After brazen poisoning of North Korean leader’s half brother, trial unfolds in Malaysian courtroom – Los Angeles Times

SHAH ALAM — The two defendants appeared in court with scarves wrapped around their heads, partially obscuring their faces. One of the young women spoke animatedly, hands awhirl as she bantered with her lawyers during a recess. Her relaxed demeanor belied the charges against them. Since Oct. 2, Siti Aisyah, a 26-year-old Indonesian, and Doan Thi Huong, a 29-year-old Vietnamese, have been on trial in a Malaysian courtroom for what prosecutors consider a brazen assassination. The court has seen the closed-circuit camera footage from Feb. 13 at the airport in Malaysia’s capital, Kuala Lumpur — aired on TV worldwide — that shows the two women sidling up to a portly, middle-aged man and appearing to rub their hands in his face. The man, who turned out to be 46-year-old Kim Jong Nam, the estranged half brother of North Korean leader Kim Jong Un, died shortly afterward from what an autopsy concluded was exposure to the lethal nerve agent VX.

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Asia ponders whether Trump will walk the talk – Nikkei Asian Review/FT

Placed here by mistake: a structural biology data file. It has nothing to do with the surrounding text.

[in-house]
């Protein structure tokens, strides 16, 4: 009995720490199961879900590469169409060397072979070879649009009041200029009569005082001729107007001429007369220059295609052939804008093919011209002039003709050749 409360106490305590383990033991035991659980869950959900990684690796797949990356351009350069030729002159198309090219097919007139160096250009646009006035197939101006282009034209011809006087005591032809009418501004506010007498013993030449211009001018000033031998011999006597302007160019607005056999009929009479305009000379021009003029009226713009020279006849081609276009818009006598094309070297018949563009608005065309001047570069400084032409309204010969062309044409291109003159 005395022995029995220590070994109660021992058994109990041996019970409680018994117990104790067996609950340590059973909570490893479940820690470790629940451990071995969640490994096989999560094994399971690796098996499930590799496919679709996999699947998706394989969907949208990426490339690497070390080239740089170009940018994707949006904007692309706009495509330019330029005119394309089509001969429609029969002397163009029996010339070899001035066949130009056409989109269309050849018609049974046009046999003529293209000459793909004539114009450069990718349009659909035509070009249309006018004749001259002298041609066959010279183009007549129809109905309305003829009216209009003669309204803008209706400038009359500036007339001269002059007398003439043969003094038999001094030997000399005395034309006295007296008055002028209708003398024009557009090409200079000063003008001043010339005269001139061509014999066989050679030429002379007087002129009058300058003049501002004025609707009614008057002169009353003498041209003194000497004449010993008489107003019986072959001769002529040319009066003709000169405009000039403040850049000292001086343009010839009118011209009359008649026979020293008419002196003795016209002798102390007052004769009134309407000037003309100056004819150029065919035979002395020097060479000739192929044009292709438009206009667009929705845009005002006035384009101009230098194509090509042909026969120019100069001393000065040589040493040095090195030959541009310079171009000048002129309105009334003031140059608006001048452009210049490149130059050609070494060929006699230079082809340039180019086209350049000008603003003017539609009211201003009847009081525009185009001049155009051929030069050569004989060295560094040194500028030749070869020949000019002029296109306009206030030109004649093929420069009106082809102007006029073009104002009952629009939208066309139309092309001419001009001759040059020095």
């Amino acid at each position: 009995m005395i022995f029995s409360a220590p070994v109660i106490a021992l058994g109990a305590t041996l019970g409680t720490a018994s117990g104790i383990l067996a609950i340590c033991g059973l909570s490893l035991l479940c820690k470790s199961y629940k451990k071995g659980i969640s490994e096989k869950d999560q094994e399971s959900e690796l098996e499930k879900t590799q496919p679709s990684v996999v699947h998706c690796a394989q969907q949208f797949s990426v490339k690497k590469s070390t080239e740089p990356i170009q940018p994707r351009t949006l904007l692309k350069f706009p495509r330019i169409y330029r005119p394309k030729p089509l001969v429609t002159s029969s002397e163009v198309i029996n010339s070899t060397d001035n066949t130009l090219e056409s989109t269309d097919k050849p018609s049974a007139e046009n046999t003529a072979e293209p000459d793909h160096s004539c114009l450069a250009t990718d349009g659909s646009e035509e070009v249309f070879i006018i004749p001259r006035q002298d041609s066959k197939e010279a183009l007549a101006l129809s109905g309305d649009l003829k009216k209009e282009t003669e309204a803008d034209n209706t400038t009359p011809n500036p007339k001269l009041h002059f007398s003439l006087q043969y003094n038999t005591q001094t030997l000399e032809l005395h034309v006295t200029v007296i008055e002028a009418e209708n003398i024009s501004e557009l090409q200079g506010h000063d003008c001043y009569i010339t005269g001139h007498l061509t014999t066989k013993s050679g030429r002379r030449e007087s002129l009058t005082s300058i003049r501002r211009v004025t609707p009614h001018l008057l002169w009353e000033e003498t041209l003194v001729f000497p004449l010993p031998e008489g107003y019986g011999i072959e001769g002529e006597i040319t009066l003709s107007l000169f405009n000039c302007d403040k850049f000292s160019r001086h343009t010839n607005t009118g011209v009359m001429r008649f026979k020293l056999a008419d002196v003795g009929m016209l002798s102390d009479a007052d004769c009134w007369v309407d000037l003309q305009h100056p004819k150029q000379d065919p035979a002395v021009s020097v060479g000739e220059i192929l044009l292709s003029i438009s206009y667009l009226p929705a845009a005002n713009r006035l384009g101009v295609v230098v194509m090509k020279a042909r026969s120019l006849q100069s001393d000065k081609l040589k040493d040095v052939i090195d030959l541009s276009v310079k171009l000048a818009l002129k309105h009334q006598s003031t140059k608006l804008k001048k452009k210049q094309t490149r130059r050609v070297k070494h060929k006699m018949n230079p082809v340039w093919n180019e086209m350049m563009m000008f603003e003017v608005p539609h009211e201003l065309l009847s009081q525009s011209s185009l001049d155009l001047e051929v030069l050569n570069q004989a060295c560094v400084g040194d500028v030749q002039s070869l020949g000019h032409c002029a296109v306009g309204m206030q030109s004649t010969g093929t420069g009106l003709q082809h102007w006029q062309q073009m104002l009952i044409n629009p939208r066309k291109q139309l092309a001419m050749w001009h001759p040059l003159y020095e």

JAKARTA — After the most divisive election campaign in decades, tens of thousands of Americans have protested and rioted against the winner in cities across the country, prompting international concerns about an increasingly divided superpower. During his campaign, Trump called Mexicans “rapists,” appeared to mock a disabled reporter, threatened to ban Muslims from entering the U.S., and faced accusations of sexually assaulting women. Clinton was subject to an FBI investigation over her use of a private email account while working as secretary of state, while a foundation run with her husband, former President Bill Clinton, was suspected of soliciting cash from foreign governments in return for contacts in the U.S. government. China crowed over the debacle. “The innumerable scandals, rumors, conspiracy theories and obscenities make it impossible for a person to look away,” said state media outlet Xinhua News Agency. Alongside its unrivalled economic and military strength, the U.S. has relied on intangible “soft power” to influence other countries. Joseph Nye, the Harvard University scholar who coined the term, calls it “the ability to get what one wants through attraction rather than coercion or payments.” But Nye noted that American prestige in Asia has been undermined. “The lack of civility in the presidential debate and the nativist, xenophobic nature of a number of Trump’s statements have already had a negative effect on American soft power in Asia and elsewhere,” he told the Nikkei Asian Review.

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